Fiqh, Moon Sighting / Saturday, September 18th, 2010

Q: Muhtaram Mufti Saheb; Assalaamu Alaykum

One of the dynamics of Islam is its consistency as regards time. The moon plays an important role in that regard as the Muslim’s calendar is based on the moon’s movements and sighting. Many Islamic functions depend on it, especially, commencing and terminating of Ramadhaan, the Hajj, Zakaat, etc. Kindly provide us with guidelines based on the below questions:

1.  Should Muslims begin Ramadan or Celebrate Eidain on dates fixed by calculation totally disregarding the Hilal (crescent) of the Qur’an, the Sunnah and Fiqh?

2. If Hilal is seen by one Muslin male through binocular or telescope is enough to start the Islamic month? Keep in mind, the same Hilal was NOT visible through naked eye.

3. Some Muslim calendars have fixed the dates of Ramadan and Eidain on the New Moon (conjunction) dates. The Hilal cannot be seen in the evening of those dates or even next day (in many cases). Should Muslims follow these dates?

4. Kindly comment on the reports of Hilaal sighting from neighbouring countries and overseas particularly Saudi Arabia?


For centuries, the moon has played a pivotal role in many aspects in the life of man in general. Traditionally, full moons were associated with temporal insomnia, insanity (hence the terms lunatic and lunacy) and various magical phenomena such as lycanthropy. The new moon signifies the beginning of the month in lunisolar calendars such as Hebrew, Budhist and Chinese calendars. Chinese Budhists observe a vegetarian diet on the new and full moon of every month. Neopagans hold a monthly ritual called an Esbat at each full moon, etc.

Islam, being a religion that appreciates the role that traditions and customs play, has retained the significance of the moon and its phases, however, contextualising it. In the Holy Qur’aan, Allah Ta’ala declares and enshrines the importance of the moon and its phases, ‘They ask you (O Muhammad [sallallaahu alayhi wasallam] ) about the crescents. Say, these are signs to mark fixed periods of time for mankind and for pilgrimage.’ (Surah Baqarah Aayat189)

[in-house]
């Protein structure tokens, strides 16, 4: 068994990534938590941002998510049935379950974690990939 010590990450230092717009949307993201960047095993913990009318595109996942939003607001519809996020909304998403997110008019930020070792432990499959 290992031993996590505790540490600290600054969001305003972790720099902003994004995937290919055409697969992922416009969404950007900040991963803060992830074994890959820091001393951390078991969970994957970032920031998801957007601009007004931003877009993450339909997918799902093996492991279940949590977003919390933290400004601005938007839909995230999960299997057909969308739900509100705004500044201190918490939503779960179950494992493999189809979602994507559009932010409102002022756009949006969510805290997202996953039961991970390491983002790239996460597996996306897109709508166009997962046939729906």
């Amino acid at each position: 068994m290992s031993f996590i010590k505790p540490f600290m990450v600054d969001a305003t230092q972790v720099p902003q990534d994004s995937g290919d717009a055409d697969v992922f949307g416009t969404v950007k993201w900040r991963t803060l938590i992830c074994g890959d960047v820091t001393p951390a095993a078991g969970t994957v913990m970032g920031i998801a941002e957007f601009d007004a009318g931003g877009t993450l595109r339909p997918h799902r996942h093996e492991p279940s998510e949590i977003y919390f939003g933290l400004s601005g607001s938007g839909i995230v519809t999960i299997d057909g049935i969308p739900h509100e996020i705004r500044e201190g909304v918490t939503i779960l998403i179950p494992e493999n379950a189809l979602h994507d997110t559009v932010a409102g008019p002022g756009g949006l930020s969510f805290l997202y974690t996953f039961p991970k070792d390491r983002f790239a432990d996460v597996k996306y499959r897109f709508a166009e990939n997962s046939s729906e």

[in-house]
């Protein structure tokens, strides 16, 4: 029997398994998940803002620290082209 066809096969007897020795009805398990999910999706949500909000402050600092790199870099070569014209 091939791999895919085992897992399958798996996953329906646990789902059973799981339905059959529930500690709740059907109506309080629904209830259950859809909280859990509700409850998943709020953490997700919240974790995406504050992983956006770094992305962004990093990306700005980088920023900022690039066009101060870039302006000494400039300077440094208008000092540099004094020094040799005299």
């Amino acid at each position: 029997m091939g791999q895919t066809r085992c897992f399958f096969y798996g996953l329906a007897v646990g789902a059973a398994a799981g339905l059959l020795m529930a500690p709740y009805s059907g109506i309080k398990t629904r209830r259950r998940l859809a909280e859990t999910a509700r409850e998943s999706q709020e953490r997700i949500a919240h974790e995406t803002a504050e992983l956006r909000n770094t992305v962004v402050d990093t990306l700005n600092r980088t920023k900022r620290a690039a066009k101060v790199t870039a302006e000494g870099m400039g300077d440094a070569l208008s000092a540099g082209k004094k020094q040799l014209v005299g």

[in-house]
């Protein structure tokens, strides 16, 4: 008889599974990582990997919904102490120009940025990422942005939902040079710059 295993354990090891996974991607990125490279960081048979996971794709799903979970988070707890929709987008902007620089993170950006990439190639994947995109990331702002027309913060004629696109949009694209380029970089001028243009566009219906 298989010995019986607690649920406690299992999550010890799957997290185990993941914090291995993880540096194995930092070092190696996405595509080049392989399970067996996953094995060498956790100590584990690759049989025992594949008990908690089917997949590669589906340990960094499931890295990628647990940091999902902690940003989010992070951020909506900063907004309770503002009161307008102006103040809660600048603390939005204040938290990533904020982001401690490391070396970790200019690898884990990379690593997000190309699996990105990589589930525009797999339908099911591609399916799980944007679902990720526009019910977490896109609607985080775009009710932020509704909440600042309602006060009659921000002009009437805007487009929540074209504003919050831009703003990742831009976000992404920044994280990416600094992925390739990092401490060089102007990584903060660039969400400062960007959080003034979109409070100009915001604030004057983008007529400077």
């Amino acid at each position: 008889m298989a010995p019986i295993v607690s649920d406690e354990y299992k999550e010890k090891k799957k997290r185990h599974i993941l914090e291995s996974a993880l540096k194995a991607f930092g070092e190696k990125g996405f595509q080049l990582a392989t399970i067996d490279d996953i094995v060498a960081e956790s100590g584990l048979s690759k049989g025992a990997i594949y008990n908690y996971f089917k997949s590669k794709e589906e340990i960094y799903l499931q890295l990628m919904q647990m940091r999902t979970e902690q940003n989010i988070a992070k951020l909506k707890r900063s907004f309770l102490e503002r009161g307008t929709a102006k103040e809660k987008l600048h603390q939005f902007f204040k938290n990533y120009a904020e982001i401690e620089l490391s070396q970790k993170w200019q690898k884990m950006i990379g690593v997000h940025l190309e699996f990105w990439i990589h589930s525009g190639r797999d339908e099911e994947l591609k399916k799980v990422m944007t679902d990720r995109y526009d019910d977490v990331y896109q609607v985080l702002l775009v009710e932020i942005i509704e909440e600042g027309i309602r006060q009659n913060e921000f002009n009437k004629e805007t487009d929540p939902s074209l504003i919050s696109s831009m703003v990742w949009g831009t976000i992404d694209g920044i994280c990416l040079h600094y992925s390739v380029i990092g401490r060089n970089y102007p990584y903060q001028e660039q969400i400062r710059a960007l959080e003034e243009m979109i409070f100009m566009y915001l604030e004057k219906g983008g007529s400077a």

Islam has, however, retained an observational definition of the new moon, marking the new month when the crescent moon is actually seen, and making it impossible to be certain in advance of when a specific month will begin.

Taking into cognisance the bearing that the moon, its phases and the lunar calendar have on the spiritual life of a Muslim (obligatory fasting, Hajj, Zakaat, etc. which are all dependant on the lunar calendar), it is imperative that extreme caution, prudence and proficiency be exercised in determining the new month and its respective number of days.

Deliberate attempts to alter the months and negligence in this respect is the cause of severe censure and rebuke from Allah. Allah states: ‘The postponing (of a sacred month) is indeed an addition to disbelief, thereby, the disbelievers are led astray for they make it lawful one year and forbid it another year in order to adjust the number of months forbidden by Allah, and make such forbidden one’s lawful. The evil of their deeds is made far seeming to them. And Allah guides not the people who disbelieve.’ (Surah al-Tawbah Aayat37)

Henceforth, we embark on an endeavour to outline the phases of the moon, procedure of taking testimony, the role of astronomical data, the Saudi Sighting, Ikhtilaaf-e-Mataali’e and the Issue of Neighbouring Countries.

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